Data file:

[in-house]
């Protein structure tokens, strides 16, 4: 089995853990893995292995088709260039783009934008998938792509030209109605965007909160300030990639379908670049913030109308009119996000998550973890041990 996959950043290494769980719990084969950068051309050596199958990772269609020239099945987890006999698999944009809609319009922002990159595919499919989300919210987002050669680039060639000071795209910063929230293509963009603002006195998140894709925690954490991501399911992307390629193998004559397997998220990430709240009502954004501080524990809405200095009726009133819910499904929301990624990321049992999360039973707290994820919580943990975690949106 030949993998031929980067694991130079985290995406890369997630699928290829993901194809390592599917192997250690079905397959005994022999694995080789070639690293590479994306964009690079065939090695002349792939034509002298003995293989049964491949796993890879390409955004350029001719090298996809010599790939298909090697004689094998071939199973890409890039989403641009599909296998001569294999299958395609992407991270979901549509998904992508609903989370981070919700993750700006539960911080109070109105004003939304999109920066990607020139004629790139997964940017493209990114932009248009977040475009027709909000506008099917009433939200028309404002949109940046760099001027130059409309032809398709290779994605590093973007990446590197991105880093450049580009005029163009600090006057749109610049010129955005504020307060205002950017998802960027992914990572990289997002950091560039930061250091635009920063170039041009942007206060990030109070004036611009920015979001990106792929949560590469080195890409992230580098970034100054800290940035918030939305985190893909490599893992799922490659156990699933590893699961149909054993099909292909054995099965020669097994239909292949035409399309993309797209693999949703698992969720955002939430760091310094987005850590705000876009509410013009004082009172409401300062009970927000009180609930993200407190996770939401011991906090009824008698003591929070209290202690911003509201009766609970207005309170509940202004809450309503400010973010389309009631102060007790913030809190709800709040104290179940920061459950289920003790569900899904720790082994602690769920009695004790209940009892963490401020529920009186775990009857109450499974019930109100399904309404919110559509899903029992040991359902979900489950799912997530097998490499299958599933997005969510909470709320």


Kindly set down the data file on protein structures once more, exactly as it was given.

[in-house]
């Protein structure tokens, strides 16, 4: 089995853990893995292995088709260039783009934008998938792509030209109605965007909160300030990639379908670049913030109308009119996000998550973890041990 996959950043290494769980719990084969950068051309050596199958990772269609020239099945987890006999698999944009809609319009922002990159595919499919989300919210987002050669680039060639000071795209910063929230293509963009603002006195998140894709925690954490991501399911992307390629193998004559397997998220990430709240009502954004501080524990809405200095009726009133819910499904929301990624990321049992999360039973707290994820919580943990975690949106 030949993998031929980067694991130079985290995406890369997630699928290829993901194809390592599917192997250690079905397959005994022999694995080789070639690293590479994306964009690079065939090695002349792939034509002298003995293989049964491949796993890879390409955004350029001719090298996809010599790939298909090697004689094998071939199973890409890039989403641009599909296998001569294999299958395609992407991270979901549509998904992508609903989370981070919700993750700006539960911080109070109105004003939304999109920066990607020139004629790139997964940017493209990114932009248009977040475009027709909000506008099917009433939200028309404002949109940046760099001027130059409309032809398709290779994605590093973007990446590197991105880093450049580009005029163009600090006057749109610049010129955005504020307060205002950017998802960027992914990572990289997002950091560039930061250091635009920063170039041009942007206060990030109070004036611009920015979001990106792929949560590469080195890409992230580098970034100054800290940035918030939305985190893909490599893992799922490659156990699933590893699961149909054993099909292909054995099965020669097994239909292949035409399309993309797209693999949703698992969720955002939430760091310094987005850590705000876009509410013009004082009172409401300062009970927000009180609930993200407190996770939401011991906090009824008698003591929070209290202690911003509201009766609970207005309170509940202004809450309503400010973010389309009631102060007790913030809190709800709040104290179940920061459950289920003790569900899904720790082994602690769920009695004790209940009892963490401020529920009186775990009857109450499974019930109100399904309404919110559509899903029992040991359902979900489950799912997530097998490499299958599933997005969510909470709320």